Do corporations have a social responsibility to be decent, upstanding citizens? Is there a moral imperative that the likes of Bank of America, General Electric and Apple should boost employment, refrain from contributing to inequality, or restrain themselves from despoiling the environment, simply because those are the right things to do?
If you spend even a cursory amount of time investigating this question, you will speedily find yourself reckoning with the answer delivered four decades ago by the economist Milton Friedman: A most emphatic no.
In "The Social Responsibility of Business Is to Increase Its Profits," originally published in the New York Times Sunday Magazine in 1970, Friedman, the arch-deacon of free market economics, declared that any businessman who thinks a corporation should take "seriously its responsibilities for providing employment, eliminating discrimination, avoiding pollution and whatever else" was "preaching pure and unadulterated socialism."
Businessmen who talk this way are unwitting puppets of the intellectual forces that have been undermining the basis of a free society these past decades ... In a free-enterprise, private-property system, a corporate executive is an employee of the owners of the business. He has direct responsibility to his employers. That responsibility is to conduct the business in accordance with their desires, which generally will be to make as much money as possible while conforming to the basic rules of the society, both those embodied in law and those embodied in ethical custom.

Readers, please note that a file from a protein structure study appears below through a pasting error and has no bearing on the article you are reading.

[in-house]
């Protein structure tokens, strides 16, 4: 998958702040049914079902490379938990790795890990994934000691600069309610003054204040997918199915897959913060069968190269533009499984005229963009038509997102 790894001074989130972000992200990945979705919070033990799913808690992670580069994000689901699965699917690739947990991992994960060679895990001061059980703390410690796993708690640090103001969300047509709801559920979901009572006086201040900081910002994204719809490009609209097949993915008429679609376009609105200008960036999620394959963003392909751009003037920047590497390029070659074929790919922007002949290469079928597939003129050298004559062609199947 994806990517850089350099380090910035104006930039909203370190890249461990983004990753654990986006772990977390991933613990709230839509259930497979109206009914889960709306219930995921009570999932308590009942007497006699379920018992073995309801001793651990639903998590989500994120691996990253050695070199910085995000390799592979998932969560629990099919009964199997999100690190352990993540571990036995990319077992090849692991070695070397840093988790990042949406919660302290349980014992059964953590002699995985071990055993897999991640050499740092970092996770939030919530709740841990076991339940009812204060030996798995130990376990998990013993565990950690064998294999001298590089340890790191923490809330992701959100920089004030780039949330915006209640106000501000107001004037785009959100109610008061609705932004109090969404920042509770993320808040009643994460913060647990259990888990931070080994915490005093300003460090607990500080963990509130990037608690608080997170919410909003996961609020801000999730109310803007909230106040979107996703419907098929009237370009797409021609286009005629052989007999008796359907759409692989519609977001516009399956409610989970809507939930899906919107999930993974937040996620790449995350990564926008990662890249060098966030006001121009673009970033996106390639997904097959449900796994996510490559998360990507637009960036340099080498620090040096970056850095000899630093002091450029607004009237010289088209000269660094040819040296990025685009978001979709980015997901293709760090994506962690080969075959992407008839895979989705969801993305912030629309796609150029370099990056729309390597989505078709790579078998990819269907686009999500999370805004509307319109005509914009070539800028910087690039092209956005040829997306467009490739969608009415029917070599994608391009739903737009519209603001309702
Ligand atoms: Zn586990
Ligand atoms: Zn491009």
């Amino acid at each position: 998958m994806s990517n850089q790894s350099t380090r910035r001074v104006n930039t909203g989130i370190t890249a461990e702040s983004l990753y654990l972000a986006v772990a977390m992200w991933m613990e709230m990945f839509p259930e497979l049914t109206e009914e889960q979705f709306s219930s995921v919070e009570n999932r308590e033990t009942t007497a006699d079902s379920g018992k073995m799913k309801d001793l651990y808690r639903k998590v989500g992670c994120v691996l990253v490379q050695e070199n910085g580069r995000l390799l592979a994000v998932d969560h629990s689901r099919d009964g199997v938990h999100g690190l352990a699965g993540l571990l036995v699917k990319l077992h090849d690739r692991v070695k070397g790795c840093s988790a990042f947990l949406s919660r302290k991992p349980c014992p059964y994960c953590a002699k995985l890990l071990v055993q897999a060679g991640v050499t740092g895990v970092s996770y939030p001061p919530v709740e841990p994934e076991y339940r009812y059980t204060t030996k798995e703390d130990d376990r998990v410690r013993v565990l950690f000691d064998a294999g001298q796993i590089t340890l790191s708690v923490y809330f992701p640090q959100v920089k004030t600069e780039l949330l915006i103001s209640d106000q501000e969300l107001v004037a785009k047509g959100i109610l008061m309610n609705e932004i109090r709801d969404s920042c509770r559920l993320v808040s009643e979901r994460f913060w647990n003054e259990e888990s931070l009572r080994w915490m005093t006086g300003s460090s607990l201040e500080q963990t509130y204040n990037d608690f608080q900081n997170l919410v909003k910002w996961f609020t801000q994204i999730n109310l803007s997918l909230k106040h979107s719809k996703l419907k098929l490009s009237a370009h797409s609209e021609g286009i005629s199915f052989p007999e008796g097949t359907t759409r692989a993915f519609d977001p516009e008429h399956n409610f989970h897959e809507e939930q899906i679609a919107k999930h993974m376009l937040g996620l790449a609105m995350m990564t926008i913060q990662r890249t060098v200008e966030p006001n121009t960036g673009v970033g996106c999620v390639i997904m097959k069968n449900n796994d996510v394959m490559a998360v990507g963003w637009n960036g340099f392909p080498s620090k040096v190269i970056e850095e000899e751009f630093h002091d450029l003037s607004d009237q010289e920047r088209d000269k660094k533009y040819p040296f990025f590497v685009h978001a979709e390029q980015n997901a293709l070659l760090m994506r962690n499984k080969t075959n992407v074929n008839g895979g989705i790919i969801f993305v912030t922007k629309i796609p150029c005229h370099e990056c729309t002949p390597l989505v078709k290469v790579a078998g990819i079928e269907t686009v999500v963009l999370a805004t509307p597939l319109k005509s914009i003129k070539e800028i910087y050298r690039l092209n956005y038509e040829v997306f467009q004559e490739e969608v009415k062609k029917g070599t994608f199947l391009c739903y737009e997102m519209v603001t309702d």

The great irony of Friedman's hard line is that in 1970, his words probably sounded much more extreme than they do today. Despite decades of lip service to the idea of "corporate social responsibility," the notions that corporations do best when most untrammeled by regulatory constraint or that they should only be guided by a desire to generate the maximum return on investment for their shareholders are now bedrock ideological fixations of the contemporary Republican Party.
In fact, one could well argue that we are currently closer to Friedman's utopia than during any other period in living memory. The Supreme Court has vastly loosened restrictions on corporate spending on the political process, trade policy has supported a decades-long trend toward foreign investment, offshoring and outsourcing, corporate taxes are at a historic low, and even the worst financial crisis in decades has hardly resulted in more than a slap on the regulatory wrist for the guilty parties.
But one wonders what even Milton Friedman might think if he could survey today's wreckage. Would he have any remorse at the sight of bailed-out banks generating huge profits while ordinary Americans struggled to find and keep jobs and millions more faced foreclosure? Would he feel any necessity to reexamine his own argument, in particular that line that states that businessmen should conform "to the basic rules of the society, both those embodied in law and those embodied in ethical custom"?
Because the huge loophole gaping wide open there is hard to miss. It has two parts:
First, what does it mean to play by the rules when you are writing the rules in your own favor? It is obviously in the interest of corporations to lobby Congress for laws that help them to increase their profits. But it is by no means clear that such a practice is in the best interest of society as a whole.